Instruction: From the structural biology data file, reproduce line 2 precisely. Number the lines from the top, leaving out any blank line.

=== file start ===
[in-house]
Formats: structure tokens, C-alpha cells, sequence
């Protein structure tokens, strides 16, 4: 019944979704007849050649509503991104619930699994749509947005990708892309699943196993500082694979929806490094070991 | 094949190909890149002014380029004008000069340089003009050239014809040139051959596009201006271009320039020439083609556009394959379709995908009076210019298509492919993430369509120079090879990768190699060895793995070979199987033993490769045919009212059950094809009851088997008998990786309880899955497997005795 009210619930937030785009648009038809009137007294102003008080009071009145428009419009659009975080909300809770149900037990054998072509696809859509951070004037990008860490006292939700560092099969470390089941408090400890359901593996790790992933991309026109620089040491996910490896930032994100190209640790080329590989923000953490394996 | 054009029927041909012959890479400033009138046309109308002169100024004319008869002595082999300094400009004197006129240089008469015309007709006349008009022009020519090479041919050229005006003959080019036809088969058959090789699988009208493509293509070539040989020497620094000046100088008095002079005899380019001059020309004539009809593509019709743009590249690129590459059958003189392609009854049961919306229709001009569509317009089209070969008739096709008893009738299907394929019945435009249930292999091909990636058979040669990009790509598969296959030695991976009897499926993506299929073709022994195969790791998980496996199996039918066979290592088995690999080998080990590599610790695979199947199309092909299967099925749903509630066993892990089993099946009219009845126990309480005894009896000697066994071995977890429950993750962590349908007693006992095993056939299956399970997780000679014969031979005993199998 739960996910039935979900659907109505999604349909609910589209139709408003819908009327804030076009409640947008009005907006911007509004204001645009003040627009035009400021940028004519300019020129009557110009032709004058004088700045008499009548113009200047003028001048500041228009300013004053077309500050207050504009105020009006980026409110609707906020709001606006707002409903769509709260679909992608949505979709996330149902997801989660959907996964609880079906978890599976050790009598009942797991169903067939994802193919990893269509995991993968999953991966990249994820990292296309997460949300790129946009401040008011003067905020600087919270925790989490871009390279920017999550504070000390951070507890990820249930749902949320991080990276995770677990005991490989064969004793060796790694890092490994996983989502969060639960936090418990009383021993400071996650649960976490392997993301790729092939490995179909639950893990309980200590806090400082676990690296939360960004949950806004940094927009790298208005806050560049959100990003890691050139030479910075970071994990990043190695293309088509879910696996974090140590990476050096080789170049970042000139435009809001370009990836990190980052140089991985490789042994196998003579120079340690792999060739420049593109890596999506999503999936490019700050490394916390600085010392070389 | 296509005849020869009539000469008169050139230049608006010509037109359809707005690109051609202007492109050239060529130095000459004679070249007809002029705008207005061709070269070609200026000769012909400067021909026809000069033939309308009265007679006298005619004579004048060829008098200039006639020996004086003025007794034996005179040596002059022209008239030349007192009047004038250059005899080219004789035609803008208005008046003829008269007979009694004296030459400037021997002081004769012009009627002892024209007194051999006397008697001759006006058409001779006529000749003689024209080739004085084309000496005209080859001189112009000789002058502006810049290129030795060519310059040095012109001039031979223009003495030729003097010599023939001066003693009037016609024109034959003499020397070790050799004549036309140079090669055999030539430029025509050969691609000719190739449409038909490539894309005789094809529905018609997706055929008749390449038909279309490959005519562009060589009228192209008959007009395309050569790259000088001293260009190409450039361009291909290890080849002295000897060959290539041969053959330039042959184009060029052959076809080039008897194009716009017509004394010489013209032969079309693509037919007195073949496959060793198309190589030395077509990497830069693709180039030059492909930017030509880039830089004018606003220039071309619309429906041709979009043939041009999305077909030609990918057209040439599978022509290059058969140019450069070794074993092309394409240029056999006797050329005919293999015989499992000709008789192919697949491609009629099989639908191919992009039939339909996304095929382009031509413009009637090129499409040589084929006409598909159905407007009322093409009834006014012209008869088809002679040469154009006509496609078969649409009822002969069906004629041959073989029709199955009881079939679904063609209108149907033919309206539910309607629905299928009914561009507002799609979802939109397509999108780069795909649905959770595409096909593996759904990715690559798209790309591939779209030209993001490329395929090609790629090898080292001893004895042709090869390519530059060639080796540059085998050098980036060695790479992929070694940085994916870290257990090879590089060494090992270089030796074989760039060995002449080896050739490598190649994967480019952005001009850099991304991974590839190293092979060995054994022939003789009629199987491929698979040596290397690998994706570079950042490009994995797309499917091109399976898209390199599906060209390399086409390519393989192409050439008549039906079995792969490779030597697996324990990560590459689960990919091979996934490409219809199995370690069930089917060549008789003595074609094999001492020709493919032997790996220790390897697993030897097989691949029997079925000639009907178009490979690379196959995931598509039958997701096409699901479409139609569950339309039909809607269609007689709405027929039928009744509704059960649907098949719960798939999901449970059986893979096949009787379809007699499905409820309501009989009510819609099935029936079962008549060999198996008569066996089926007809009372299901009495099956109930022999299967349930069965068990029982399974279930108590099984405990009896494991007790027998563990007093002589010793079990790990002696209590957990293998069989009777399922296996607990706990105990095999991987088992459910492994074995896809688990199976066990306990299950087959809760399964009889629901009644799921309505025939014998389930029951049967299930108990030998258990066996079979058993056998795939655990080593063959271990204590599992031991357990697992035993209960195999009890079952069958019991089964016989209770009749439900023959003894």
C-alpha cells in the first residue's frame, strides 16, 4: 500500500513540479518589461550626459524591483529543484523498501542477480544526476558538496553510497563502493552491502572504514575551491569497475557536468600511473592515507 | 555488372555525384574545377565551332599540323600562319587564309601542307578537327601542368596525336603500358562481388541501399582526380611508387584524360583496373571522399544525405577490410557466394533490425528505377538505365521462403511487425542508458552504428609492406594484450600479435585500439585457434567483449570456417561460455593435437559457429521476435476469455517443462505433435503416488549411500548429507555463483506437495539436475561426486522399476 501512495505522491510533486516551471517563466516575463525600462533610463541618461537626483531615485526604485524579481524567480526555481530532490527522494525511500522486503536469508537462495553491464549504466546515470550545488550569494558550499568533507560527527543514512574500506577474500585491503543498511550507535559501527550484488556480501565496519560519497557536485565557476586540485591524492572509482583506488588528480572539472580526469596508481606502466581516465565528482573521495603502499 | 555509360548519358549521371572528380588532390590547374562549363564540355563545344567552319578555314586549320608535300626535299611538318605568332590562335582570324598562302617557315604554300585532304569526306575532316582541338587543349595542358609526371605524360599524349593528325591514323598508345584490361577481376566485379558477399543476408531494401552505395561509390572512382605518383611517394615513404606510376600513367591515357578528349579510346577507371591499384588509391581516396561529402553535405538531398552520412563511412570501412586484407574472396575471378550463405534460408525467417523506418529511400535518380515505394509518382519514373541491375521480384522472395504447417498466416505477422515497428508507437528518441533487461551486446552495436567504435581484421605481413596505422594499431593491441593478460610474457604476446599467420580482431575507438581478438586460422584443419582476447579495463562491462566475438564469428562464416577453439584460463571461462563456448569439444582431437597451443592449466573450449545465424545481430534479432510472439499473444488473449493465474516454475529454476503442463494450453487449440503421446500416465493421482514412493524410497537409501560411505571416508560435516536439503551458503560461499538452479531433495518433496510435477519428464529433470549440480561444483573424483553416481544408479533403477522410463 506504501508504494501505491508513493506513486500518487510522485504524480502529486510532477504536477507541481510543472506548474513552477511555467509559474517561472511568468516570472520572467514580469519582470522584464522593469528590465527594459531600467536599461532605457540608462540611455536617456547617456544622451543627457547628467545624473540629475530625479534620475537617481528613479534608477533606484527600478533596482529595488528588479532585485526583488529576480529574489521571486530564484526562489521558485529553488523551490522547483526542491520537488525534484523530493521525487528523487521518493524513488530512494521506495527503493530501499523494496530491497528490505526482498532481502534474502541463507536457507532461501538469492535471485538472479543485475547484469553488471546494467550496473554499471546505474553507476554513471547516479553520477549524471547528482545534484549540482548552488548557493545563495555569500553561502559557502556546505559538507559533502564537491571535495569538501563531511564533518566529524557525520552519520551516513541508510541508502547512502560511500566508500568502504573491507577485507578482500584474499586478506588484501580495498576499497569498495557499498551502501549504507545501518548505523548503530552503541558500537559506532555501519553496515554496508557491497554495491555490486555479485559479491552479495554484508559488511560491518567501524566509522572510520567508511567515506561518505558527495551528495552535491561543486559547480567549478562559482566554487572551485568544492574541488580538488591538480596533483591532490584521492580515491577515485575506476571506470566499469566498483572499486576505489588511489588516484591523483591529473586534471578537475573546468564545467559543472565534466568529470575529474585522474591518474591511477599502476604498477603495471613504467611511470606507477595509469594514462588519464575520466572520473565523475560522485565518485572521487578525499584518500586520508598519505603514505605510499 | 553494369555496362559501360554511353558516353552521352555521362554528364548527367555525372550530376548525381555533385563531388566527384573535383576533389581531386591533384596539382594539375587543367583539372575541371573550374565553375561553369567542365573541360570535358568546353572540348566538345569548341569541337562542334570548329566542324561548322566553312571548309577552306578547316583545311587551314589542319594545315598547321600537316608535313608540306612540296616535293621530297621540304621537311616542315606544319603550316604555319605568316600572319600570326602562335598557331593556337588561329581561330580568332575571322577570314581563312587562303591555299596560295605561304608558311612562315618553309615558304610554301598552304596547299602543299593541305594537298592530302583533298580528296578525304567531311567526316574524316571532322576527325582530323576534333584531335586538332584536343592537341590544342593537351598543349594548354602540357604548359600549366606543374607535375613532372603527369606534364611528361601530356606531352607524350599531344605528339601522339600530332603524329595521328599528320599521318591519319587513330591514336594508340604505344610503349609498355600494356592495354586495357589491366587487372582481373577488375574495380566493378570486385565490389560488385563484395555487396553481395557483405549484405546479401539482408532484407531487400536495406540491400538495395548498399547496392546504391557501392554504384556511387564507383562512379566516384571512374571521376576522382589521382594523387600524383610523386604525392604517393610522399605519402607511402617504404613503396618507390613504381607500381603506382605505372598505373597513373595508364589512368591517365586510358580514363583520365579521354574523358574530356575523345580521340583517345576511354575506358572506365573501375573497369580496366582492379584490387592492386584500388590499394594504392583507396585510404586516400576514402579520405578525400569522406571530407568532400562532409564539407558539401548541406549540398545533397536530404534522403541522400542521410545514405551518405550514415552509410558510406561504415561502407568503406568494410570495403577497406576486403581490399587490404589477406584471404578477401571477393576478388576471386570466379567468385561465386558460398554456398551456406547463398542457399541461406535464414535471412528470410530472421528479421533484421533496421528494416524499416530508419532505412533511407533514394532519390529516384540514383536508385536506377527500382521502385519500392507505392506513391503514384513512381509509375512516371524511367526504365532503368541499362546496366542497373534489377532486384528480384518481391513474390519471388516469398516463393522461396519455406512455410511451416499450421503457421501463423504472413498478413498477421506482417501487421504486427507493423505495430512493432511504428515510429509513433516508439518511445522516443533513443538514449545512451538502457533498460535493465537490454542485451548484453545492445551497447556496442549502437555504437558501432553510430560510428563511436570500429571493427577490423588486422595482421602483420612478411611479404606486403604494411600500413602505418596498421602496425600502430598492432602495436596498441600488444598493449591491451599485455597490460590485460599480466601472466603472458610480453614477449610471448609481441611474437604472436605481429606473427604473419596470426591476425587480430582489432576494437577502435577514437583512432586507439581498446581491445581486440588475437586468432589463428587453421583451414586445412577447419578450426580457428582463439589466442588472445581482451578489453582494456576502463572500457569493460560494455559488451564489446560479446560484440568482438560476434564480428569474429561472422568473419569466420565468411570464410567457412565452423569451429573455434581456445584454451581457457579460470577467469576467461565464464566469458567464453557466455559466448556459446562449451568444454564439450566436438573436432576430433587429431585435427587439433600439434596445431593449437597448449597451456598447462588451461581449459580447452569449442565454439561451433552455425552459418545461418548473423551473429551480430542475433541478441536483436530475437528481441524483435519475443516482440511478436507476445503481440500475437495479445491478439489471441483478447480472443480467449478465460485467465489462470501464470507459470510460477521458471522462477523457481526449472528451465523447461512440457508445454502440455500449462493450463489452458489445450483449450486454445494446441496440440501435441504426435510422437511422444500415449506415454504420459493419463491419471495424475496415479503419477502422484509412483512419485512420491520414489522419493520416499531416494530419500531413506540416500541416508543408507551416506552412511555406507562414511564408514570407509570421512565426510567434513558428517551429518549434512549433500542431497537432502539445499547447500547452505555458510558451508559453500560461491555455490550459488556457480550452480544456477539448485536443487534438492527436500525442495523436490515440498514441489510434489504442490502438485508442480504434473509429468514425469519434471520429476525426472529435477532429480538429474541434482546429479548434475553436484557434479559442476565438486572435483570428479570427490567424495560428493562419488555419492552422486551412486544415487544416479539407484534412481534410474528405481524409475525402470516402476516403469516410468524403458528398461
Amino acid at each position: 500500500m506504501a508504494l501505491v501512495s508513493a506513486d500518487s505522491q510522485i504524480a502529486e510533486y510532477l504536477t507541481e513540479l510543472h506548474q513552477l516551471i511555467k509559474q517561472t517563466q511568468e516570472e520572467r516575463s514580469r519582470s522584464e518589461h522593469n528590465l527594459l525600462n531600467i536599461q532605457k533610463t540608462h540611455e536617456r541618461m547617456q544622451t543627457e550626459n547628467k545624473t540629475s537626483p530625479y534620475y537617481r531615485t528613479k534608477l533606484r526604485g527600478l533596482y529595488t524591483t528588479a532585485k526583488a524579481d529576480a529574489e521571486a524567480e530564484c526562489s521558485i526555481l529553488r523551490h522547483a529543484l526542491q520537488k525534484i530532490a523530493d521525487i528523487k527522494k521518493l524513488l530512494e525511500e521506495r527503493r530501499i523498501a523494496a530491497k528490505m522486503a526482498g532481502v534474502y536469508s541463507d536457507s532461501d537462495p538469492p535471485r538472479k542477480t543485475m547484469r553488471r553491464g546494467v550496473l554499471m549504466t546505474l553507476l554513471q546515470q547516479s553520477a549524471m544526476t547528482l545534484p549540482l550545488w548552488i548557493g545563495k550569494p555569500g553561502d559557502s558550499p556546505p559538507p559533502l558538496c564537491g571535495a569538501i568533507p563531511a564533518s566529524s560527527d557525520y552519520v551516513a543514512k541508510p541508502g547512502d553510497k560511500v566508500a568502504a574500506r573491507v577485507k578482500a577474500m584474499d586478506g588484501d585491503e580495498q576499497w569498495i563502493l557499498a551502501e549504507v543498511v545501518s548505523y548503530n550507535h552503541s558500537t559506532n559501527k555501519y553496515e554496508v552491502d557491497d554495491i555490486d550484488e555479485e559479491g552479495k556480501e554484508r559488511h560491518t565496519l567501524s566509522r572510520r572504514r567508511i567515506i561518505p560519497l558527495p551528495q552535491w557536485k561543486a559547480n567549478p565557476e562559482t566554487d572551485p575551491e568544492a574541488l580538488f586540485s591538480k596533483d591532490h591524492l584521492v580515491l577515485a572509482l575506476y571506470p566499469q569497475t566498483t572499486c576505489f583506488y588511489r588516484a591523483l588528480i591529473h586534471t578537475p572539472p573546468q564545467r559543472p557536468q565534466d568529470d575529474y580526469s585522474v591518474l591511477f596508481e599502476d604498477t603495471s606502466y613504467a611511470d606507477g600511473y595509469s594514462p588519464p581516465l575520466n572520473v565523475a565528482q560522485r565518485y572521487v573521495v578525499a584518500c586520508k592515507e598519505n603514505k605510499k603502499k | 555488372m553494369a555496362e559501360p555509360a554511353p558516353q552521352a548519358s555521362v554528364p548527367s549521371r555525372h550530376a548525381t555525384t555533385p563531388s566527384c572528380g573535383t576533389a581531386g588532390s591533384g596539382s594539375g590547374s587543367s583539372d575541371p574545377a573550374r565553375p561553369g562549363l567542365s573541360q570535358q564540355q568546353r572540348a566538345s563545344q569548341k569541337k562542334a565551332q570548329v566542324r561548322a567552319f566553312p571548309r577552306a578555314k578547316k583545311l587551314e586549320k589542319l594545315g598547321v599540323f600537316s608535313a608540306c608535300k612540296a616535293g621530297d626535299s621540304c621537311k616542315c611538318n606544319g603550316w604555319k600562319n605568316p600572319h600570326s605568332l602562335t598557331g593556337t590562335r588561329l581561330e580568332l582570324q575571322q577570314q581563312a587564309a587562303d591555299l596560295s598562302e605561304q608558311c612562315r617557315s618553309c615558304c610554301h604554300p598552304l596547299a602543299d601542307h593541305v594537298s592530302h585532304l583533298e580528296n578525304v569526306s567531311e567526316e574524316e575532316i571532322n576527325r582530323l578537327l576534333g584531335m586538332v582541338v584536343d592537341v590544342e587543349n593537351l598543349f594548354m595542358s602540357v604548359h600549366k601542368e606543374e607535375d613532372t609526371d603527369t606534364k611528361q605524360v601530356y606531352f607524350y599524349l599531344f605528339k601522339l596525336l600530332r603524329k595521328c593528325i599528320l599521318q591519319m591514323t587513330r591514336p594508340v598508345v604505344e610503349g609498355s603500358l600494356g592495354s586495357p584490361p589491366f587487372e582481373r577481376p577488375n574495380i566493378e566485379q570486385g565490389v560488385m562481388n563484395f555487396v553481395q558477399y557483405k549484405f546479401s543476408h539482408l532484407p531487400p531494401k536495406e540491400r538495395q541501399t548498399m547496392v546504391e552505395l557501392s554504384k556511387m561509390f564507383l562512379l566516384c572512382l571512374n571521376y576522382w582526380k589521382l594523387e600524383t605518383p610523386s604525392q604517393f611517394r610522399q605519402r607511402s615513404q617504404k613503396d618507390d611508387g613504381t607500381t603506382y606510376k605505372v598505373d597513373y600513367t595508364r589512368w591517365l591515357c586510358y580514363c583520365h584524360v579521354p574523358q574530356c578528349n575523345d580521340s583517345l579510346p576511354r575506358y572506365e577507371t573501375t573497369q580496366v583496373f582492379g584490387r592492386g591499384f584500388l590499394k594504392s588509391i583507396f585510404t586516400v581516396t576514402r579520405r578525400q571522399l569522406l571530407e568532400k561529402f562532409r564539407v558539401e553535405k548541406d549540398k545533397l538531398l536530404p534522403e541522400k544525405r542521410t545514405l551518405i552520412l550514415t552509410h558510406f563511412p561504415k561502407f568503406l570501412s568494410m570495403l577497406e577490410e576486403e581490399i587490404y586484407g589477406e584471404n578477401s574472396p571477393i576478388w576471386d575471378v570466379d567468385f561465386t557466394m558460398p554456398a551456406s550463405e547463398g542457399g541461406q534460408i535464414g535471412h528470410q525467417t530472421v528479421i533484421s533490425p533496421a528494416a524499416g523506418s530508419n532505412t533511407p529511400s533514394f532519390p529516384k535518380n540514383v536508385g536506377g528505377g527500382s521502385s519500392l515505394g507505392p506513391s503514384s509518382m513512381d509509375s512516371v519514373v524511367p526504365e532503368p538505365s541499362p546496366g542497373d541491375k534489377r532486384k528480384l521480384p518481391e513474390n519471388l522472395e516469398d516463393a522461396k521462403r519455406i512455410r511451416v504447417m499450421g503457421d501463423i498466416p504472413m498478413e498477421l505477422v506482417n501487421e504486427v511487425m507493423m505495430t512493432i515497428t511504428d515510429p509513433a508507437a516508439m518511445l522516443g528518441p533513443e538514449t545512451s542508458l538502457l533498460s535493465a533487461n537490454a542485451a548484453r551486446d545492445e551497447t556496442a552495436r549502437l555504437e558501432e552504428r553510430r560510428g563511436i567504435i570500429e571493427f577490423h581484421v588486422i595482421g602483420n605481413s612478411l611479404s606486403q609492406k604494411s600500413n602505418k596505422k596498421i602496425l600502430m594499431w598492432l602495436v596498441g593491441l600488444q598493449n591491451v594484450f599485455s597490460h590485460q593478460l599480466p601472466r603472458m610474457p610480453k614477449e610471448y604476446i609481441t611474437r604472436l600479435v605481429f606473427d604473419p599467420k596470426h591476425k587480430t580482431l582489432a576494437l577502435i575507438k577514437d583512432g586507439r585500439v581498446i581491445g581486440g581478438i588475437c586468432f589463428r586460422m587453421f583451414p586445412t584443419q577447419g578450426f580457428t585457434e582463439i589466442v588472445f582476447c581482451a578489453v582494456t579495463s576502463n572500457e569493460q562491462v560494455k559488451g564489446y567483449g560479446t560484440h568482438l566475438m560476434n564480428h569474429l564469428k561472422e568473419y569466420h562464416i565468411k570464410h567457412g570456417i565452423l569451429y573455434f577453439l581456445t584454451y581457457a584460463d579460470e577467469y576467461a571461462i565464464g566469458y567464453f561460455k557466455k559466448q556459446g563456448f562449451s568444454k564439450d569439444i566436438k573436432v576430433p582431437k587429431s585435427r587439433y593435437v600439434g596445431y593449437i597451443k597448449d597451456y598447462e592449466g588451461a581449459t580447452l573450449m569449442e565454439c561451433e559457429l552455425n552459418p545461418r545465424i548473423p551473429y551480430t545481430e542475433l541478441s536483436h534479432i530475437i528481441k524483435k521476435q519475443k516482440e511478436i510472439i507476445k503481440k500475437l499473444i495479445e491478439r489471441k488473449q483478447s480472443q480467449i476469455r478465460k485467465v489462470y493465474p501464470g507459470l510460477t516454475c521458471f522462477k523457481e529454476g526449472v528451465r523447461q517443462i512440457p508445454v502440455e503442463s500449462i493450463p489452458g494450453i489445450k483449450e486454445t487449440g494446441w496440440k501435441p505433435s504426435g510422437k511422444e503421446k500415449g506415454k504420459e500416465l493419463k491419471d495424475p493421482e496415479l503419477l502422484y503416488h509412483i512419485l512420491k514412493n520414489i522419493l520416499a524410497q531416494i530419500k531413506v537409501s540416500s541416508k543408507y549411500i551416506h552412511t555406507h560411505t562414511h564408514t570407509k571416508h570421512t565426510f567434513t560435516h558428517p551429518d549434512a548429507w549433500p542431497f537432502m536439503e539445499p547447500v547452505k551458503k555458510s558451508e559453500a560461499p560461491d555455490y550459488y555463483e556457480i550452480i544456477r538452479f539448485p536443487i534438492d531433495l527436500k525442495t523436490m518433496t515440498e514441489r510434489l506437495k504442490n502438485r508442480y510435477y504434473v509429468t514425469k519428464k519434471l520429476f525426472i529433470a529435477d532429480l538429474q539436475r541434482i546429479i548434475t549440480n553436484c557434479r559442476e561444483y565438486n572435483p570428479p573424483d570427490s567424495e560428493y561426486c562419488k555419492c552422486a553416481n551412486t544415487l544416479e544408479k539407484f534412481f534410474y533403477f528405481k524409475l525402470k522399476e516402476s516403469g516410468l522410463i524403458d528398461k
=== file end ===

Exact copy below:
Formats: structure tokens, C-alpha cells, sequence